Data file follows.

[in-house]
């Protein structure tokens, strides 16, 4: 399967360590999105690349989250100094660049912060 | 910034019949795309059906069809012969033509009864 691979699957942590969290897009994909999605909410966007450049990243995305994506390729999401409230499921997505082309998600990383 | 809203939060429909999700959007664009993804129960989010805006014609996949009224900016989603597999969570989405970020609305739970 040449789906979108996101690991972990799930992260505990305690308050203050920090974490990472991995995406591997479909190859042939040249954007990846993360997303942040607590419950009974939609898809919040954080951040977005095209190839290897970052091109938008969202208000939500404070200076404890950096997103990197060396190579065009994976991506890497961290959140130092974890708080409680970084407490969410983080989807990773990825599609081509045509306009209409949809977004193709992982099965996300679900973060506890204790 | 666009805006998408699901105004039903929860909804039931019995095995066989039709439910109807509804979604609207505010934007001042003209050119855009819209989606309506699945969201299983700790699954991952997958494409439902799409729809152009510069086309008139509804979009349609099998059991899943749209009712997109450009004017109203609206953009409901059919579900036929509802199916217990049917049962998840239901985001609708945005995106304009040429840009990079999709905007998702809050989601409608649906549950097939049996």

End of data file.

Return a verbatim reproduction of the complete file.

[in-house]
């Protein structure tokens, strides 16, 4: 399967360590999105690349989250100094660049912060 | 910034019949795309059906069809012969033509009864 691979699957942590969290897009994909999605909410966007450049990243995305994506390729999401409230499921997505082309998600990383 | 809203939060429909999700959007664009993804129960989010805006014609996949009224900016989603597999969570989405970020609305739970 040449789906979108996101690991972990799930992260505990305690308050203050920090974490990472991995995406591997479909190859042939040249954007990846993360997303942040607590419950009974939609898809919040954080951040977005095209190839290897970052091109938008969202208000939500404070200076404890950096997103990197060396190579065009994976991506890497961290959140130092974890708080409680970084407490969410983080989807990773990825599609081509045509306009209409949809977004193709992982099965996300679900973060506890204790 | 666009805006998408699901105004039903929860909804039931019995095995066989039709439910109807509804979604609207505010934007001042003209050119855009819209989606309506699945969201299983700790699954991952997958494409439902799409729809152009510069086309008139509804979009349609099998059991899943749209009712997109450009004017109203609206953009409901059919579900036929509802199916217990049917049962998840239901985001609708945005995106304009040429840009990079999709905007998702809050989601409608649906549950097939049996």